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W&M Reports Suite of IRS Reform Bills

Posted @ Friday, April 13, 2018    By Aindriu Colgan
Posted in [ Blog, Legislative, Regulatory, Tax ] | 0 Comments

On Wednesday, the House Ways and Means Committee marked up and unanimously reported 12 bills to reform the IRS.  The bipartisan packaged was sponsored by Oversight Subcommittee Chairman Lynn Jenkins (R-KS) and Ranking Member John Lewis (D-GA) and is designed to modernize the IRS and improve customer service.  The package requires the IRS to send Congress by September 30, 2020 a comprehensive written plan for reorganizing the agency, including priorities laid out by lawmakers.


Notable reforms include the following:

·       Creates a new independent Internal Revenue Service Office of Appeals to ensure that generally all taxpayers are able to access the administrative review process, allowing for their cases to be heard by an independent decision maker.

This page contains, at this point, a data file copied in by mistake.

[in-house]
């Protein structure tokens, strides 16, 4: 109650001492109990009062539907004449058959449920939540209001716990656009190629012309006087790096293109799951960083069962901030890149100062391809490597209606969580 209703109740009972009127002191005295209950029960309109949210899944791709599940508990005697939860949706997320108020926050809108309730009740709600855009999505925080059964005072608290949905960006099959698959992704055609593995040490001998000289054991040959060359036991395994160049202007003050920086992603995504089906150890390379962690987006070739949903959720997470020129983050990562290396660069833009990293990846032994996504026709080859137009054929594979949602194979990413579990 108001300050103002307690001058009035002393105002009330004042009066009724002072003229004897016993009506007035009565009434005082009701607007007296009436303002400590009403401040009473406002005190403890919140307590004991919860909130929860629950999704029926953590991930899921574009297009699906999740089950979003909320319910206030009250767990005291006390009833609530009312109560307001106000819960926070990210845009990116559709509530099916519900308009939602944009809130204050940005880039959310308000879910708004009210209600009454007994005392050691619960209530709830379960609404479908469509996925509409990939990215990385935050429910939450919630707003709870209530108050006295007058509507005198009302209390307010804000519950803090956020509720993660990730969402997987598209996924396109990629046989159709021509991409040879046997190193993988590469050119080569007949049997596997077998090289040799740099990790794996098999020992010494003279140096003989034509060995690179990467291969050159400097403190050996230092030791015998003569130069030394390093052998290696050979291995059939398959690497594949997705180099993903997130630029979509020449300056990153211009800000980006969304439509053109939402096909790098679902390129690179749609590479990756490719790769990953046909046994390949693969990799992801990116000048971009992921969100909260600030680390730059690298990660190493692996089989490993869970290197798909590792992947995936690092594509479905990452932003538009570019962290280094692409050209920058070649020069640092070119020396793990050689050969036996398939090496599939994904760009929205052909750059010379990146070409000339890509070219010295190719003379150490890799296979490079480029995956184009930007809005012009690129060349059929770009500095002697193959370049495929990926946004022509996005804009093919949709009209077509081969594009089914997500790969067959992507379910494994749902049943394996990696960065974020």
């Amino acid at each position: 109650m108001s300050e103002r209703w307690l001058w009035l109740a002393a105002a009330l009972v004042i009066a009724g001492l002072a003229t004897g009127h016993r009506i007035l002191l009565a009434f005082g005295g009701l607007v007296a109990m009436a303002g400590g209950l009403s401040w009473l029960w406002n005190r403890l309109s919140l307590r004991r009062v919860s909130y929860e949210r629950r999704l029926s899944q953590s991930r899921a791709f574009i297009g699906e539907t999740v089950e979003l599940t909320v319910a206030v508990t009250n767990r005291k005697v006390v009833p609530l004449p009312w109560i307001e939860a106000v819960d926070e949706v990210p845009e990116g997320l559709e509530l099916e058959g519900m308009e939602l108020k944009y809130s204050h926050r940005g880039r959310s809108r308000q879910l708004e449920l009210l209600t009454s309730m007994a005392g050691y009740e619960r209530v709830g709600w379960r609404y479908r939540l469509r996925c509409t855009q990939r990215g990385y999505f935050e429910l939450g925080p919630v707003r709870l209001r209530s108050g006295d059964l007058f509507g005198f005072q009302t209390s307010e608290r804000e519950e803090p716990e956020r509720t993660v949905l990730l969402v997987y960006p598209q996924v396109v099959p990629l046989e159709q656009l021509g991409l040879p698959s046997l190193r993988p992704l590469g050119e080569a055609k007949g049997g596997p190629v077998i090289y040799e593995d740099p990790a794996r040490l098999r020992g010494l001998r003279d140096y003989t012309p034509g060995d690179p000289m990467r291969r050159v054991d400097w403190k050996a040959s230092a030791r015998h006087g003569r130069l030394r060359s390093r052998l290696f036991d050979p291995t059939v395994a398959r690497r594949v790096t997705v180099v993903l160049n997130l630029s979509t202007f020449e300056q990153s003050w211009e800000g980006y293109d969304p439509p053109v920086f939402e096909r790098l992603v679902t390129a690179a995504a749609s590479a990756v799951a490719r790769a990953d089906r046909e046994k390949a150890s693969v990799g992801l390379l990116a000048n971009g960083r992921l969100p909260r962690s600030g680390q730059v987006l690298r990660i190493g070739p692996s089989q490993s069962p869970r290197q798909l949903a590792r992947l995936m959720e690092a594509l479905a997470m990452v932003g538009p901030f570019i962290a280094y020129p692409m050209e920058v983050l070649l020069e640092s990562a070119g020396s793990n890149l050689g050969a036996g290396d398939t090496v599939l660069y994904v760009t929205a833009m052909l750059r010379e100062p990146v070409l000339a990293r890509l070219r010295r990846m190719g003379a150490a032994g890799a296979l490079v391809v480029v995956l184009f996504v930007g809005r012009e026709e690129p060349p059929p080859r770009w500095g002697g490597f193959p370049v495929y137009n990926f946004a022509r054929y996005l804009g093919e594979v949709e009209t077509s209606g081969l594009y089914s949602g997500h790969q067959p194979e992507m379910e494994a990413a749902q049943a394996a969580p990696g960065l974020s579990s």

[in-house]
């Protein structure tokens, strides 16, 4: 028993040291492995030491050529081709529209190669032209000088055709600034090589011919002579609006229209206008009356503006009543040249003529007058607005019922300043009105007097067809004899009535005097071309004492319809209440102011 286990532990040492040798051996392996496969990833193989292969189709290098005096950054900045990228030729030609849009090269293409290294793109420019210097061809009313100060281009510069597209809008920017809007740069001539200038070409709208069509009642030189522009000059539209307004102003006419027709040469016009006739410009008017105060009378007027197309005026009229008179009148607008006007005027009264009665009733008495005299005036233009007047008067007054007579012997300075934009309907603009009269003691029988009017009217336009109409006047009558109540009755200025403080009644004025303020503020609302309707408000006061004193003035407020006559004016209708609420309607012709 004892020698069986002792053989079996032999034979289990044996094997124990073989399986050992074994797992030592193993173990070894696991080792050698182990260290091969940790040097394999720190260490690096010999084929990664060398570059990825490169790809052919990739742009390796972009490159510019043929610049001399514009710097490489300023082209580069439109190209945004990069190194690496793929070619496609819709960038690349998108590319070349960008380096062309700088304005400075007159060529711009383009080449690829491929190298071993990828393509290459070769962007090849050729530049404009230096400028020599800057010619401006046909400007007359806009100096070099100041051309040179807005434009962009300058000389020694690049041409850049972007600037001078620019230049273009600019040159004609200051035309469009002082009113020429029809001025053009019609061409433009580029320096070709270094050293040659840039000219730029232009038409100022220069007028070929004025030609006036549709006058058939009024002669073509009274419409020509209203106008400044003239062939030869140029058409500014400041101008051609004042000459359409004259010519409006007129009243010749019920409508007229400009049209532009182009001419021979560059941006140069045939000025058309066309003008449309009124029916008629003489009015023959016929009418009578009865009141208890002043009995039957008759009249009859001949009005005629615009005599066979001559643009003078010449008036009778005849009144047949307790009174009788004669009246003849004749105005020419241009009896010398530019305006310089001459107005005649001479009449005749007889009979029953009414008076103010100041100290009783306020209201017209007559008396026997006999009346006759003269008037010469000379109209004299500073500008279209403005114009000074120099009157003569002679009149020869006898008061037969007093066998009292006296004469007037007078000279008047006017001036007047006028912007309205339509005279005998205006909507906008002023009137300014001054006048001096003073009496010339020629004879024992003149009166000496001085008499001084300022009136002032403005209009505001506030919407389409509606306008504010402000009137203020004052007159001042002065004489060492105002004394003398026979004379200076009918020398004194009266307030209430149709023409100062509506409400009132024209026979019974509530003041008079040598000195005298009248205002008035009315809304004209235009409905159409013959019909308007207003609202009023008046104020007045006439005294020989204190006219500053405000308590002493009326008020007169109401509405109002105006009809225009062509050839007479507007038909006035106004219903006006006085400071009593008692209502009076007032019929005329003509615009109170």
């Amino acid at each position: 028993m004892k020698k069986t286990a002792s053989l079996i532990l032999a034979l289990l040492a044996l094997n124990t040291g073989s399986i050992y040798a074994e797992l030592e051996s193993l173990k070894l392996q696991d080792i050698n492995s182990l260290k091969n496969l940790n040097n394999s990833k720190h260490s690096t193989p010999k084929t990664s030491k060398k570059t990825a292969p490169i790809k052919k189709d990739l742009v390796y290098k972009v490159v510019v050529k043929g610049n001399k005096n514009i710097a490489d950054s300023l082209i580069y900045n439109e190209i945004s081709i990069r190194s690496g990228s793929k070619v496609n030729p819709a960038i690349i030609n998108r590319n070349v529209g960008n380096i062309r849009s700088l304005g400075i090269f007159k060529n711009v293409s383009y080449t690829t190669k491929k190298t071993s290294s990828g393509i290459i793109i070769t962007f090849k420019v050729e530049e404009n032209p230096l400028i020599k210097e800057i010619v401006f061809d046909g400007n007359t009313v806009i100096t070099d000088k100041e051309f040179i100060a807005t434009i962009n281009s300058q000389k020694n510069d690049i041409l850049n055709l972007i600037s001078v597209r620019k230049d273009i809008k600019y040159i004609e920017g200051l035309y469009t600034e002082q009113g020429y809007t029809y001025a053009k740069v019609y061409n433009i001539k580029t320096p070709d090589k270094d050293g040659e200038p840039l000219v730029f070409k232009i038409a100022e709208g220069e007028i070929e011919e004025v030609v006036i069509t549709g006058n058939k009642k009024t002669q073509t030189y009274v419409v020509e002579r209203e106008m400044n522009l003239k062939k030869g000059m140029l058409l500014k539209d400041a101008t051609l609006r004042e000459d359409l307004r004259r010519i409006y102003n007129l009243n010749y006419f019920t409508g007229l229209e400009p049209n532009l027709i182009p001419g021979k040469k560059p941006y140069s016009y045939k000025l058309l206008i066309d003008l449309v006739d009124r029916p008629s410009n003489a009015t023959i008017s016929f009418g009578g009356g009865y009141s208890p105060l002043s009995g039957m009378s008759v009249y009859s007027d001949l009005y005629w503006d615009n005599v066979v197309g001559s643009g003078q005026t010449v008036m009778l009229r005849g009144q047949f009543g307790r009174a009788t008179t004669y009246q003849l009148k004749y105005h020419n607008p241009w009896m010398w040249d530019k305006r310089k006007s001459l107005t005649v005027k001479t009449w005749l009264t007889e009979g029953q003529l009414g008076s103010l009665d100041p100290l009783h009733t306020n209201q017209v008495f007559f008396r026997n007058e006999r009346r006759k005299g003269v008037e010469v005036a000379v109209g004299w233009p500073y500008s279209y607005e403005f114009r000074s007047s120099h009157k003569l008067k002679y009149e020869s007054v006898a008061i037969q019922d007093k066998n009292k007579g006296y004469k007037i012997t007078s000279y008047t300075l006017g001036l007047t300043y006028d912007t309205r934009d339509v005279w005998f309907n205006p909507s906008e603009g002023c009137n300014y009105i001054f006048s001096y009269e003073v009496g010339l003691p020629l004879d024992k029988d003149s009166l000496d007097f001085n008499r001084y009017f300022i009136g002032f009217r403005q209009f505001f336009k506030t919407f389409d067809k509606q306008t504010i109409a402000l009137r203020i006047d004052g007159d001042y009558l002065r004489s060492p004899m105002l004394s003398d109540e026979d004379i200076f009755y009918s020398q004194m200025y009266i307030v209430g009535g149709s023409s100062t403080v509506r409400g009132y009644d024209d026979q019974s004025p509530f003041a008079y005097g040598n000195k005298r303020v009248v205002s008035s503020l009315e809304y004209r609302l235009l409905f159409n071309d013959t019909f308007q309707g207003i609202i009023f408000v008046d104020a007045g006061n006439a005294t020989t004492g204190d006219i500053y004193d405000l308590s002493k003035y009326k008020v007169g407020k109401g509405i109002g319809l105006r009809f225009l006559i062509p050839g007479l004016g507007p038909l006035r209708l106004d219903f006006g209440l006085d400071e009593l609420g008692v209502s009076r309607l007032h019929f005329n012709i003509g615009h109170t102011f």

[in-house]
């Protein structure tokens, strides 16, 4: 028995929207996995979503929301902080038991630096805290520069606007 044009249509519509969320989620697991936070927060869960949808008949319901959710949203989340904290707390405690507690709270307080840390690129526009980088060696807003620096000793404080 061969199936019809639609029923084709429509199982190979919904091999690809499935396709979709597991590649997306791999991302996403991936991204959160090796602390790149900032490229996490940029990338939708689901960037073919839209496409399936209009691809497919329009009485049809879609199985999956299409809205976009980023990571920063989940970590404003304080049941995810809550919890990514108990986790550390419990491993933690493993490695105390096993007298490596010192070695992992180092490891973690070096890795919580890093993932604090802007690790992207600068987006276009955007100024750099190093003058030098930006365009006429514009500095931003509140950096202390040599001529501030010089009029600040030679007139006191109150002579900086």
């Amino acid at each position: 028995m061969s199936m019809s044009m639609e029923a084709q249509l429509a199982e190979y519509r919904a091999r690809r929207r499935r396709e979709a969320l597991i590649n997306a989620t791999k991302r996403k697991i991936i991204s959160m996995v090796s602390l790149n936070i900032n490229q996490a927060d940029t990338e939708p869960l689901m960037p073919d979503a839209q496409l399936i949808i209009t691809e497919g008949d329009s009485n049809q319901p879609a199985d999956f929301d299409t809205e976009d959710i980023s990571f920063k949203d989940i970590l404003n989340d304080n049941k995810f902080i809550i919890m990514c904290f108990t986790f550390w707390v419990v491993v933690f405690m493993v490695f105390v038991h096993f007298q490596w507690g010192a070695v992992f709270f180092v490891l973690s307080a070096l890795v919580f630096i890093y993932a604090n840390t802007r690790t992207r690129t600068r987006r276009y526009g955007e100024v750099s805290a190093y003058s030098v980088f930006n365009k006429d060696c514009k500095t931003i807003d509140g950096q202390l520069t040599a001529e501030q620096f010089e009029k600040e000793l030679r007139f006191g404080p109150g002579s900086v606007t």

·       Requires the IRS to develop within one year a comprehensive customer service strategy; it must include metrics and benchmarks for measuring the IRS’ success in implementing this strategy.

·       Codifies the existing free file program.

·       Establishes an income threshold for referring taxpayers to the agency’s private debt collection program.

·       Codifies recent efforts at public-private partnerships to protect taxpayers from identity theft.

·       Requires the IRS to develop and implement an IT strategic plan.

·       Requires the IRS to develop online accounts for taxpayers and their preparers by 2023.

·       Requires the IRS to develop and submit to Congress a plan for modernizing the agency’s structure.


You can find a more detailed description of the package here.


The House Rules Committee announced yesterday that the House will be voting on the package next week.  While it is expected to pass the House, that is by no means a guarantee that the Senate will pass the package or even consider it.  It’s hardly unusual for the Senate not to accept a House product, no matter how bipartisan—especially in an election year.


Please contact our team if you would like more information.

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